Actions Have Consequences: The 2018 ACA Open Enrollment

By: Carolyn Long Engelhard, MPA

Open Enrollment ImageToday marks the beginning of the fifth enrollment period for the availability of health coverage under the Affordable Care Act (ACA).  For the first time since the passage of President Obama’s signature legislation in 2010, this year’s open enrollment period will be administered under a Republican administration that holds little love for the law.  After a tortured summer of unsuccessfully trying to repeal the ACA in Congress, President Trump and officials at Health and Human Services (HSS) are now moving to a “Plan B” strategy of using administrative strategies to weaken the legislation.  These tactics include shortening the enrollment period in half to 45 days, eliminating almost all funding for health plan marketing and consumer outreach, defunding cost-sharing reductions for low-income enrollees, and pursuing executive orders that hold the promise of destabilizing insurance risk pools and reducing insurer participation.  These actions have consequences.  Whether individuals plan to renew insurance plans from last year or join the ACA market anew, this year’s enrollment experience will offer many new challenges.  These include:

A greater sense of confusion about the status of the ACA.

According to the Kaiser Family Foundation, only 59% of uninsured people between 18 and 64 are aware that the penalty for not having insurance is still in effect.  Eighteen percent of the uninsured think the penalty no longer exists and 23 percent are unsure.  This confusion, stirred up by political attacks on the viability of the ACA, suggests that enrollment will be lower than last year.  The fact that the Trump Administration plans to spend 90% less on advertising and outreach this open enrollment season only accentuates the possibility of fewer sign-ups.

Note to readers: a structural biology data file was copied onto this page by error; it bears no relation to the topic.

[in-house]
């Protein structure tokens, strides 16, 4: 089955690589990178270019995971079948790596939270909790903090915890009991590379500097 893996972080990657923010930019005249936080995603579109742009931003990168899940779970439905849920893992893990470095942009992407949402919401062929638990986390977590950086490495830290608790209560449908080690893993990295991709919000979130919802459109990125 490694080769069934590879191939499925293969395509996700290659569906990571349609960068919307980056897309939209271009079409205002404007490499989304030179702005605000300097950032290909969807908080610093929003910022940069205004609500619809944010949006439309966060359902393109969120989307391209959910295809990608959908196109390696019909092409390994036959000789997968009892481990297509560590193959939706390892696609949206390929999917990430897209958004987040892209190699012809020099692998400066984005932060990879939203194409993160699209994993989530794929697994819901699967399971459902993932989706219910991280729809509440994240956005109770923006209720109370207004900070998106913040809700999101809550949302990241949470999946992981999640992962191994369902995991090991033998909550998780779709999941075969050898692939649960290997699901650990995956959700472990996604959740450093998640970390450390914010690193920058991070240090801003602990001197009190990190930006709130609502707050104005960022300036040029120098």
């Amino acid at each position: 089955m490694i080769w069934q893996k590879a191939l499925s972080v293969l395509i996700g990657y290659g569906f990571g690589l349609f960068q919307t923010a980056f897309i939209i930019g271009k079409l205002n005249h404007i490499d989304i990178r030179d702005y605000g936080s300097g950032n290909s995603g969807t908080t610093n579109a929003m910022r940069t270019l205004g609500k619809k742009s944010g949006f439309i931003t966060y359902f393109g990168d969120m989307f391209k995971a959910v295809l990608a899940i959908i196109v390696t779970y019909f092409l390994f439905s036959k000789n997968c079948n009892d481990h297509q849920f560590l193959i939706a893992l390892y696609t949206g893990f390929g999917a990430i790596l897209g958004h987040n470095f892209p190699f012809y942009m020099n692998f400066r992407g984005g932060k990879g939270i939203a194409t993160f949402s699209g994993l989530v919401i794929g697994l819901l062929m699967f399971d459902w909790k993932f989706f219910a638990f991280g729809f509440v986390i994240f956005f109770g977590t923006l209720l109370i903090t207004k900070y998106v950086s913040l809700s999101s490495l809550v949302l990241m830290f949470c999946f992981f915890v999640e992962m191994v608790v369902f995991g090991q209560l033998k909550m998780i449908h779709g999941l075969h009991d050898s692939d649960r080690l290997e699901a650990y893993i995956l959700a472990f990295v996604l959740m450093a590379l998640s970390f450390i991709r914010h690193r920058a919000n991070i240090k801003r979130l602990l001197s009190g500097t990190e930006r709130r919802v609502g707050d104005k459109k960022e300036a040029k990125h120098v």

Widely variable insurance premium rates.

Health insurers factored in premium increases from 7 percent to 38 percent in ACA plans to compensate for the loss of cost-sharing reduction payments from the federal government.  Benchmark “silver” plans on the ACA market will rise 34 percent on average.  How individual consumers are affected by the premium increases depends on the size and amount of the premium surcharges states used to offset the loss.  The 84 percent of ACA enrollees who receive tax credits to defray the cost of insurance will not see substantial spikes in their premiums in 2018, but the 7 million middle- and upper-income people purchasing non-group insurance who are ineligible for subsidies will experience double-digit increases.  These increases will come as an unwelcome surprise to many former enrollees and almost certainly will suppress the number of Americans who receive coverage.

Assignment to a health plan by default.

In past years, nearly 25 percent of people (2.8 million in 2017) who enrolled in ACA plans used the auto-renewal function to remain in the plan they chose the year before.  However, many health insurers plan to exit the ACA market after the 2017 year because of the continued uncertainty surrounding the fate of the ACA and the discontinuation of cost-sharing transfers to insurers.  As a result, auto-renewal mechanisms may end up placing consumers in different plans.  In the past, enrollees could count on having time to review the auto-renewal assignments and make changes to uphold preferred provider networks or drug formularies.  However, since the open enrollment period for 2018 has been shorted by half, enrollees may not have time to choose an alternate plan if they do not like the auto-renewal substitution.

All of these changes suggest a very rocky roll-out for ACA insurance coverage next year and foreshadow a decline in enrollment.  Those who cannot afford stiff premium increases will join and add to the ranks of the 30 million uninsured.  As more Americans confront the emotional anxiety of losing coverage to affordable health care, those who serve them – safety net providers like UVA – also will struggle to meet the demands of increasing levels of uncompensated care.  This is particularly true in states like Virginia, who opted not to expand their Medicaid program under the ACA, and for those states with large populations of low- to middle-income folks.  In those states, there will be fewer plans available for individual coverage and much higher premiums in the ones that are.  Ironically, these are the states that delivered landslide victories to the president.  Now, it appears, they may be the ones to suffer most by his actions.